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Wind-whipped fires rage across California as lights go dark

Oct 24, 2019, 7:15 PM | Updated: 7:25 pm
Embers fly from a tree as the Kincade Fire burns near Geyserville, Calif., on Thursday, Oct. 24, 20...
Embers fly from a tree as the Kincade Fire burns near Geyserville, Calif., on Thursday, Oct. 24, 2019. Portions of Northern California remain in the dark after Pacific Gas & Electric Co. cut power to prevent wildfires from sparking during dry and windy conditions. (AP Photo/Noah Berger)
(AP Photo/Noah Berger)

GEYSERVILLE, Calif. (AP) — Fast-growing fires throughout California forced thousands of people to evacuate their homes Thursday as dry winds and high heat fed both the flames and fears in a state still jittery from devastating wildfires in the last two years.

Officials said they did not yet know how many homes had burned and that no immediate injuries were reported. It’s not clear how any of the blazes began.
In Northern California wine country, authorities ordered 2,000 people to evacuate as a wildfire exploded to more than 15 square miles (39 square kilometers), whipped up by the strong winds that prompted utilities statewide to impose blackouts to prevent such fires from igniting.

Officials ordered an evacuation of the entire community of Geyserville, home to about 900 people and a popular stop for wine country tourists, along with nearby residents. The blaze threatened some of the area’s famed wineries and the River Rock Casino as the blaze raged on the outskirts of town.

In Southern California, a wall of flame rolled along the parched foothills north of Los Angeles, where thousands of homes have sprung up in recent decades.

Officials told people to flee along a mile-long stretch of Santa Clarita, where the fire quickly consumed more than a square mile (2.5 square kilometers) of dry brush and threatened homes. Winds gusting to about 40 mph (65 kph) pushed the blaze as enormous plumes of smoke visible for miles covered neighborhoods.

A second fire broke out about 10 miles (16 kilometers) away, racing up a hillside to the edge of a neighborhood in Castaic and burning at least two houses. People used hoses to try to protect their properties.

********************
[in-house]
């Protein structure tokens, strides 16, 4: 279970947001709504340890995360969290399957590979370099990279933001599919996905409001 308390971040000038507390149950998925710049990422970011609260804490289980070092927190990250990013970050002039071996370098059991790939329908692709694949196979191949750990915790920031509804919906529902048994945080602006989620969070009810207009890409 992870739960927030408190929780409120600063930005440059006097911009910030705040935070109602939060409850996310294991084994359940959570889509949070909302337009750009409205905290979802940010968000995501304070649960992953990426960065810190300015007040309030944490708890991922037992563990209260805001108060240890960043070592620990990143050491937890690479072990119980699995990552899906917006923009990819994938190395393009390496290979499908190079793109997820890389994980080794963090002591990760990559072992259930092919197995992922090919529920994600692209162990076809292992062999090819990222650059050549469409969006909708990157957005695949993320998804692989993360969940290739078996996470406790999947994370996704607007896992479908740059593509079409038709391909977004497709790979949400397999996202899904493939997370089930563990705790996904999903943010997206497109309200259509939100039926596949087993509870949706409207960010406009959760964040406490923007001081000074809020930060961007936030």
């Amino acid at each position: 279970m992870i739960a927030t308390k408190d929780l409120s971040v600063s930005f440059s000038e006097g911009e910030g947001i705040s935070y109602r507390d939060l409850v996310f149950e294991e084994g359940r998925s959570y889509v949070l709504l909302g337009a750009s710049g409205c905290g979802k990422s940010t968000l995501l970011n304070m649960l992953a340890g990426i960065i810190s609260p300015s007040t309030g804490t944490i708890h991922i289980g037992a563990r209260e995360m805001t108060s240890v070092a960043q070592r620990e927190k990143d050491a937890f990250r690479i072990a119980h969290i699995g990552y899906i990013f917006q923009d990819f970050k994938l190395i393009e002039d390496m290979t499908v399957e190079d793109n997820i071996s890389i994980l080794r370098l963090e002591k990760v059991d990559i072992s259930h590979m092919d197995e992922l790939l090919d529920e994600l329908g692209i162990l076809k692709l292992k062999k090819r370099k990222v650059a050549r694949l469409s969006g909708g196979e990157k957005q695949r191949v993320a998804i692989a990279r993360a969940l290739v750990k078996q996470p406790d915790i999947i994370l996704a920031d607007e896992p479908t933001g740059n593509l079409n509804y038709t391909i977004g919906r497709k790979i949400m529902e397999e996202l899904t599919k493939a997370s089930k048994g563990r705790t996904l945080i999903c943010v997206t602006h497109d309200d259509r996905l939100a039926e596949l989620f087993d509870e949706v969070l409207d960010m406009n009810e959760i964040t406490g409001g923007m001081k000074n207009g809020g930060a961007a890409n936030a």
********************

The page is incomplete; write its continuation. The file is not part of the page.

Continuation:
Until now, the focus of California’s wildfire season had been on power outages that utilities said were necessary to stop high winds over the coming days from toppling power lines and starting fires. But the season kicked into higher gear Thursday with the arrival of raging fires and the need to quickly escape them.

A series of deadly blazes tore through the same area in Northern California wine country two years ago, killing 44 people.

Among those fleeing Geyserville was 81-year-old Harry Bosworth, who awoke before sunrise to find a firetruck and firefighters in his driveway. As he and his wife drove off, flames surrounded their driveway and their barn caught fire.

“I could see the fire coming, so we got the heck out of there,” Bosworth said after escaping to his daughter’s house in the neighboring town of Healdsburg.

Julia Jackson of Geyserville-based Jackson Family Wines, which owns more than 40 wine labels and thousands of acres of vineyards, posted on Instagram that her home was “burnt down to the ground.”

“Stuff is just stuff. Thank God I’m alive,” she wrote. Jackson, who founded a climate change conference, said such fires are why she is doing the work.

Another Geyserville evacuee, Isaac Hale, said he woke up to the sound of authorities ordering him out.

“The highway patrol showed up banging on the door, ordering everyone to evacuate because the fire was so close,” Hale said, seated on top of his SUV near a road closure checkpoint. “The fire, it just spread so fast.”

It started Wednesday night near the Geysers, the world’s largest geothermal field, where nearly two dozen power plants draw steam from more than 350 mountain wells to create electricity, California Department Of Forestry And Fire Protection incident commander Mike Parkes said.

It was fueled overnight by 76 mph (112 kph) winds in rugged terrain that was hard to reach, he said. Some people were refusing to leave despite the danger, Sonoma County Sheriff Mark Essick said.

“Please heed our evacuation order,” he said in a televised news conference. “We really need to be able to fight the fire, rather than worrying about rescuing you.”

The fire raged amid rolling blackouts instituted after utility electrical equipment was blamed for setting several blazes in recent years that killed scores of people and burned thousands of homes.

The state’s largest electric utility, Pacific Gas & Electric, filed for bankruptcy protection in January as it faced billions of dollars in damages from such wildfires.

The investor-owned energy company has set aside billions for insurers and wildfire victims while facing a public backlash over its handling of the outages.

PG&E spokesman Paul Doherty said parts of Geyserville lost power as scheduled Wednesday. The company’s outages are affecting half a million people or nearly 180,000 customers.

In Southern California, hot and dry Santa Ana winds led Southern California Edison to cut power to more than 27,000 customers. It was considering additional power cuts to more than 386,000 customers.

The latest outages come two weeks after PG&E shut down power for several days to about 2 million people.

Gov. Gavin Newsom, a Democrat, is among those who have criticized PG&E and other utilities for the blackouts and their handling of wildfire danger.
___
Gecker reported from San Francisco. Associated Press writers Janie Har and Juliet Williams in San Francisco and John Antczak and Christopher Weber in Los Angeles contributed to this report.

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Wind-whipped fires rage across California as lights go dark